By Maria Caicedo
The end of the school year is always bittersweet. This year’s is feeling EXTRA bittersweet for us as we reflect back on the effects of COVID-19. On the one hand, it’s sweet that remote learning made it possible for students all over the country to continue with their educational journeys over the virtual classroom, and most importantly, to reconnect with their teachers and classmates. On the other end, it’s bitter that, due to the digital divide exacerbated by the health crisis which hit communities of color the hardest, many never “made it to class”, and only time will tell how much they have really missed, aside from their own personal losses to the virus.
As schools prepare to reopen in September, it seems that the one solution most are considering will keep students indoors, wearing masks at all times and socially distancing when in the school building for half of their school time; and at home, remote learning the remainder of the time. But what we aren’t asking is: are there any other setups for learning that we can pilot to provide students with a more pleasant, calming, and reassuring back to school experience?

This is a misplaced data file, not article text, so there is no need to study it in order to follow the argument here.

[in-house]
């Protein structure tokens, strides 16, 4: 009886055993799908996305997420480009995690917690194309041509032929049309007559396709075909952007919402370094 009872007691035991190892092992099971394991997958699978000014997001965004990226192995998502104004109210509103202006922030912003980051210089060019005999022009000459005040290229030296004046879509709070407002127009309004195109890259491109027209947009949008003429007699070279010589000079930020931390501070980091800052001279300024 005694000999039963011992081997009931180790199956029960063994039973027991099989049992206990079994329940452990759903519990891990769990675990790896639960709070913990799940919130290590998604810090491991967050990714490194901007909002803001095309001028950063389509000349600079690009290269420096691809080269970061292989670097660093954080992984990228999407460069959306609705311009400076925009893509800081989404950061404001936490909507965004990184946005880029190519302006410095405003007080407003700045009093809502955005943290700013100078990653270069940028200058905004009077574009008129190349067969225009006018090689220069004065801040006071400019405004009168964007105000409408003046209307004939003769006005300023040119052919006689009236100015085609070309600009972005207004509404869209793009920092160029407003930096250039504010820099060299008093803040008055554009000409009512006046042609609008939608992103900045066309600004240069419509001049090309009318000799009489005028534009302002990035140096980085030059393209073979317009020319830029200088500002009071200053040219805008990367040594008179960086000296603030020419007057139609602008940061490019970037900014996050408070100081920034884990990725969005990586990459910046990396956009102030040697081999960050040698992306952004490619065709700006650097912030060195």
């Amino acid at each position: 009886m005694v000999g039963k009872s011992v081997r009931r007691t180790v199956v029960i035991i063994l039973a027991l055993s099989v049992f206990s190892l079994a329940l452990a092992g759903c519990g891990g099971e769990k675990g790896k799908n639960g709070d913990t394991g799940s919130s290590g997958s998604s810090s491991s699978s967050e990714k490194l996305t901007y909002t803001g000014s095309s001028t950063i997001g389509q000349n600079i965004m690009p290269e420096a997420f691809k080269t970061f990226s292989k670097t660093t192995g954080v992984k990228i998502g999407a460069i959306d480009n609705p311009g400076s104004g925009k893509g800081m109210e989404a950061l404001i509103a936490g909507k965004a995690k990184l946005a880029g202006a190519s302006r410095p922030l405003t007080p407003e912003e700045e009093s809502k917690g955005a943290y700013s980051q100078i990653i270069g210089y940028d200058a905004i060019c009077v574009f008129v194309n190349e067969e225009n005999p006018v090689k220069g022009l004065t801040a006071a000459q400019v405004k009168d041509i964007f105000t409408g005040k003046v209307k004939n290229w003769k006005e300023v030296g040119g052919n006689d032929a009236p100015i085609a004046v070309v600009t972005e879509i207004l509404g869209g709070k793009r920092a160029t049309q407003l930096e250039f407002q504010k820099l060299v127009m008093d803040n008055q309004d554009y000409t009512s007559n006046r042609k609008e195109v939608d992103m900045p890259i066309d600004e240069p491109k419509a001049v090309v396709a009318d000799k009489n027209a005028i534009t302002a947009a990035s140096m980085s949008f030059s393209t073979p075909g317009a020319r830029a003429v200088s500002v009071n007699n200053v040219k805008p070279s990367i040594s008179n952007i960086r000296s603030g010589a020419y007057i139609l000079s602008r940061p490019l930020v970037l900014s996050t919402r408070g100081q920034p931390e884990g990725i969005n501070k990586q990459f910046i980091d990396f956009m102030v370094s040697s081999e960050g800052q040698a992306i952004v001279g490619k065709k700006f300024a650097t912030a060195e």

The answer is yes! And it looks like outdoor classrooms! There is a plethora of research on the benefits of outdoor time for children and adults alike, especially for those living in densely populated urban communities like NYC. Coming from an hour of outdoor education helps students focus for longer periods of time, and leading classes outdoors would also avoid the need for constantly sanitizing surfaces. Additionally, being outside can provide for students a sense of freedom and calmness not usually available to them when indoors, where they’re constantly monitored and their movement restricted.
With this in mind, Selma, who served with Food Corps and Community Food Action at New Settlement this past year, was hard at work even as her term was coming to an end, dreaming the outdoor space adjacent to her school, PS 42, into a classroom.
By piloting outdoor learning, schools could maximize the overall school’s instruction space, bring all students in for class, sending some outside while keeping others in, (and switching), and also begin to engage their students within a place-based educational framework.
But what happens with schools that don’t have any outdoor space to utilize? This is a bigger question that we should consider for the future of our schools. ALL schools should have plenty of outdoor space for children to enjoy and benefit from. If COVID-19 is teaching us something, it is to set our priorities straight. And outdoor space for all schools and all children should be on top of our list of priorities for improving public education for all children.